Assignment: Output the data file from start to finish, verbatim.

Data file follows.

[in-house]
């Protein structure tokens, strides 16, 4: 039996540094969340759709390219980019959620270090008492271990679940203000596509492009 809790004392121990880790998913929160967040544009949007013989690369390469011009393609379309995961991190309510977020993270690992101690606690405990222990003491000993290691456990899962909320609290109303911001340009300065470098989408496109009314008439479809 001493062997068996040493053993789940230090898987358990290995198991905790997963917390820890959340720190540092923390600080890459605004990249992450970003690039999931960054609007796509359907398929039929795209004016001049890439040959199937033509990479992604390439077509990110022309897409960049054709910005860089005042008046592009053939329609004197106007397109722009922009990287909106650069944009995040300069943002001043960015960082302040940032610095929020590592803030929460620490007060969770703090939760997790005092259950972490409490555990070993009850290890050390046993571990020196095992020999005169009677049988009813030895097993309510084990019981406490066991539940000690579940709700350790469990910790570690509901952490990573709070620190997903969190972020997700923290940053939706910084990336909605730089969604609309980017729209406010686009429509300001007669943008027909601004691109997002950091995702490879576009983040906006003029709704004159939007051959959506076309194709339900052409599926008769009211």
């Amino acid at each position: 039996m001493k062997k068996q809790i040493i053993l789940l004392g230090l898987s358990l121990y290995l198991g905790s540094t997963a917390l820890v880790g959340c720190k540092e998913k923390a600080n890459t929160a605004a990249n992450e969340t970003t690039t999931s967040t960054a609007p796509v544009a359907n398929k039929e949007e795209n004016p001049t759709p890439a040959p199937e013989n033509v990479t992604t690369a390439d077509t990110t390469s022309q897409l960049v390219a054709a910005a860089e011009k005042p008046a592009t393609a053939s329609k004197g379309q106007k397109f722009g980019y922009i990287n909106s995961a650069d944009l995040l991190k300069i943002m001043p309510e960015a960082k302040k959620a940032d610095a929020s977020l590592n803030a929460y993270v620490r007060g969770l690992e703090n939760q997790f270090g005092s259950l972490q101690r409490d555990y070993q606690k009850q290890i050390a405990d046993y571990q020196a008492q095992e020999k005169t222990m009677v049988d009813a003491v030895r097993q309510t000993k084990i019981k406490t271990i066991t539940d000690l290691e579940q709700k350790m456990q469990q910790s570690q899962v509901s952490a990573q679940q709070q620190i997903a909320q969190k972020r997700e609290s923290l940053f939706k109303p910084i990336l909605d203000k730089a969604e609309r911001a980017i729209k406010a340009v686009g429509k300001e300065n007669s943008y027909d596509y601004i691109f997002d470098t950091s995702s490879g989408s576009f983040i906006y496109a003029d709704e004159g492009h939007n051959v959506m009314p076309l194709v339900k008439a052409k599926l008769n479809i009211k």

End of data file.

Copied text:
[in-house]
């Protein structure tokens, strides 16, 4: 039996540094969340759709390219980019959620270090008492271990679940203000596509492009 809790004392121990880790998913929160967040544009949007013989690369390469011009393609379309995961991190309510977020993270690992101690606690405990222990003491000993290691456990899962909320609290109303911001340009300065470098989408496109009314008439479809 001493062997068996040493053993789940230090898987358990290995198991905790997963917390820890959340720190540092923390600080890459605004990249992450970003690039999931960054609007796509359907398929039929795209004016001049890439040959199937033509990479992604390439077509990110022309897409960049054709910005860089005042008046592009053939329609004197106007397109722009922009990287909106650069944009995040300069943002001043960015960082302040940032610095929020590592803030929460620490007060969770703090939760997790005092259950972490409490555990070993009850290890050390046993571990020196095992020999005169009677049988009813030895097993309510084990019981406490066991539940000690579940709700350790469990910790570690509901952490990573709070620190997903969190972020997700923290940053939706910084990336909605730089969604609309980017729209406010686009429509300001007669943008027909601004691109997002950091995702490879576009983040906006003029709704004159939007051959959506076309194709339900052409599926008769009211």
């Amino acid at each position: 039996m001493k062997k068996q809790i040493i053993l789940l004392g230090l898987s358990l121990y290995l198991g905790s540094t997963a917390l820890v880790g959340c720190k540092e998913k923390a600080n890459t929160a605004a990249n992450e969340t970003t690039t999931s967040t960054a609007p796509v544009a359907n398929k039929e949007e795209n004016p001049t759709p890439a040959p199937e013989n033509v990479t992604t690369a390439d077509t990110t390469s022309q897409l960049v390219a054709a910005a860089e011009k005042p008046a592009t393609a053939s329609k004197g379309q106007k397109f722009g980019y922009i990287n909106s995961a650069d944009l995040l991190k300069i943002m001043p309510e960015a960082k302040k959620a940032d610095a929020s977020l590592n803030a929460y993270v620490r007060g969770l690992e703090n939760q997790f270090g005092s259950l972490q101690r409490d555990y070993q606690k009850q290890i050390a405990d046993y571990q020196a008492q095992e020999k005169t222990m009677v049988d009813a003491v030895r097993q309510t000993k084990i019981k406490t271990i066991t539940d000690l290691e579940q709700k350790m456990q469990q910790s570690q899962v509901s952490a990573q679940q709070q620190i997903a909320q969190k972020r997700e609290s923290l940053f939706k109303p910084i990336l909605d203000k730089a969604e609309r911001a980017i729209k406010a340009v686009g429509k300001e300065n007669s943008y027909d596509y601004i691109f997002d470098t950091s995702s490879g989408s576009f983040i906006y496109a003029d709704e004159g492009h939007n051959v959506m009314p076309l194709v339900k008439a052409k599926l008769n479809i009211k």